Big catching up needed for Phl steel industry
(The Philippine Star) | Updated October 17, 2015 - 12:00am
Positive news for the nation’s struggling iron and steel industry turned up this week: Seven domestic banks have pooled a P4.4-billion syndicated loan to finance the construction in Plaridel, Bulacan of a modern reinforcing-steel-bar rolling mill, with an annual capacity of 1.2 million metric tons.
The loan package is billed as a “maiden peso syndicated offering” and the “largest peso-denominated syndicated term loan facility to date (for) a steel mill in the Philippines.” Definitely this is a welcome development: medium-size Philippine banks pooling resources to fund the expansion of an important downstream segment of a key industry that government has neglected to nurture for decades.
Kudos to the Philippine National Bank, China Banking Corp., Philippine Veterans Bank, Robinsons Bank Corp., United Coconut Planters Bank, Bank of Makati, and China Bank Savings. Also to PNB Capital and Investment Corp., the sole issue manager which arranged the loan jointly with China Bank.
Similarly SteelAsia Manufacturing Corp. deserves praise for forging the peso loan for its wholly owned subsidiary, Del Pilar Steel Inc., which will operate the Plaridel mill. Said to be the largest and most modern reinforcing steel bar producer in the country, SteelAsia has strategically set up rolling mills in Cebu, Davao, and Cagayan de Oro. It’s planning another one in Southern Tagalog. The Plaridel mill will expand the firm’s annual production from 2.1 million metric tons to 3.3 million metric tons by 2017.
Yet this additional capacity will supply but a small portion of the country’s fast-growing consumption of steel products – placed at 6 million metric tons in 2012 and projected to more than treble to 20 million metric tons by 2030. That’s a lot of catching up in domestic steel production.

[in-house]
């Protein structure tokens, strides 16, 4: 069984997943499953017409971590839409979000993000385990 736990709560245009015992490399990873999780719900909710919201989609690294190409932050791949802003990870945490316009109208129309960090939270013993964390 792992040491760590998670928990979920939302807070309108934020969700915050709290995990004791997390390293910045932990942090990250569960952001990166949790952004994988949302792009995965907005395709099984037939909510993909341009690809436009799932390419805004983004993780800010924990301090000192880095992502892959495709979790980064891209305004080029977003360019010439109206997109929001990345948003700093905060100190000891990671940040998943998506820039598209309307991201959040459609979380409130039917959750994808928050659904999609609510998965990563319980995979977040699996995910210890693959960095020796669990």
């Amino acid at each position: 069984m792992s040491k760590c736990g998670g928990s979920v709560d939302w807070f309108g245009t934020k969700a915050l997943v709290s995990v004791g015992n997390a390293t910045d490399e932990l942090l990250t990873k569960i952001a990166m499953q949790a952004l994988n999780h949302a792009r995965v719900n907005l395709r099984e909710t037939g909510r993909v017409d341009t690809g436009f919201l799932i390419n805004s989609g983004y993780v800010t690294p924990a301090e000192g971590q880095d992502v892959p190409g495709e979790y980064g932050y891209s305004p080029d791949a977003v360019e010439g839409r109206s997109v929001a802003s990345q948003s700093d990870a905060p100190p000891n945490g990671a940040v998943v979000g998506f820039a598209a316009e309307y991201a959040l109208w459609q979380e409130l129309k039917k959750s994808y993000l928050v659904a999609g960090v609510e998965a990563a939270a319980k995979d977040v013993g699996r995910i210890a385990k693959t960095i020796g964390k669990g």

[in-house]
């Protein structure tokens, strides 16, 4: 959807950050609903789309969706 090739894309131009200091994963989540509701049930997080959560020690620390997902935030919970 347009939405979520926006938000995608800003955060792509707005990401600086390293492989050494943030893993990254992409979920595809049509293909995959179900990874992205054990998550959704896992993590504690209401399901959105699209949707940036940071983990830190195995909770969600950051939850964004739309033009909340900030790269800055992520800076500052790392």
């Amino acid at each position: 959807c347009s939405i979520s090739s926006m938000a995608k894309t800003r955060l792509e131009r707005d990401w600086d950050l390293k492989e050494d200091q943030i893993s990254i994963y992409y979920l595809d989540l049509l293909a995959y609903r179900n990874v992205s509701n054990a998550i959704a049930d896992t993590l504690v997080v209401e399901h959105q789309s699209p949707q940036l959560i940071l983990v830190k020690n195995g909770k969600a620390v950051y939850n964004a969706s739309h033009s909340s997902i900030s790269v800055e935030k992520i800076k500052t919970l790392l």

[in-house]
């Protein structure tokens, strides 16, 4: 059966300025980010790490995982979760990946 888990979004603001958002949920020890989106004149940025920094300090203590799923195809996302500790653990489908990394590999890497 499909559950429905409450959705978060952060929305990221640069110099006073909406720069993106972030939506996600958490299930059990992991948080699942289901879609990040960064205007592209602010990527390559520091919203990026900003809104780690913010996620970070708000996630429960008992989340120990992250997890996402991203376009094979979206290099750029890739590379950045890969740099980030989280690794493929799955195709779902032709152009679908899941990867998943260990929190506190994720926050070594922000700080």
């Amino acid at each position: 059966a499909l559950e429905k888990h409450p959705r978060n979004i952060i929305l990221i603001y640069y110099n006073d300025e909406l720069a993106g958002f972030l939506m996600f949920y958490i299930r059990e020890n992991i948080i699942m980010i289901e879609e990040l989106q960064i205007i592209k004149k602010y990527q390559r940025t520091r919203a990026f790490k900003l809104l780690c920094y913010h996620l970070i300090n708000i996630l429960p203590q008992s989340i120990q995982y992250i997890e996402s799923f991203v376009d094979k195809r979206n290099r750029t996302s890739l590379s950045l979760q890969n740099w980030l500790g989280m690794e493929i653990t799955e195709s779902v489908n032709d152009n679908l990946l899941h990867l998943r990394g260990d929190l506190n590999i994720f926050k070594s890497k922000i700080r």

Ironically, according to the Philippine Iron and Steel Institute, about 60 percent of our steel product consumption in the last five years was imported from China, Russia and Japan. Worse still, the Philippines has been importing 80 percent of the required slabs and billets: the crude-steel main inputs for the rolling mills to manufacture long and flat steel products.
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It’s small comfort that four other Southeast Asian countries are also net importers (about 2/3 of their consumption) of iron and steel products. They are Indonesia, Malaysia, Thailand and Vietnam. But according to data provided by the Southeast Asia Iron & Steel Institute, these four countries are well ahead of the Philippines in moving toward the integration of their iron-and-steel-making (or ISM) capacities, including the production of slabs and billets.
In fact the PISI (an affiliate of the SEASI) acknowledges that the Philippines has zeroISM capacity compared with the four Southeast Asian neighbors. Their ISM capacities (in million metric tons) and degrees of self-sufficiency are: Malaysia, 5.1(57 percent); Indonesia, 5.8 (46 percent); Thailand, 6 (37 percent); and Vietnam, 9.1(81 percent).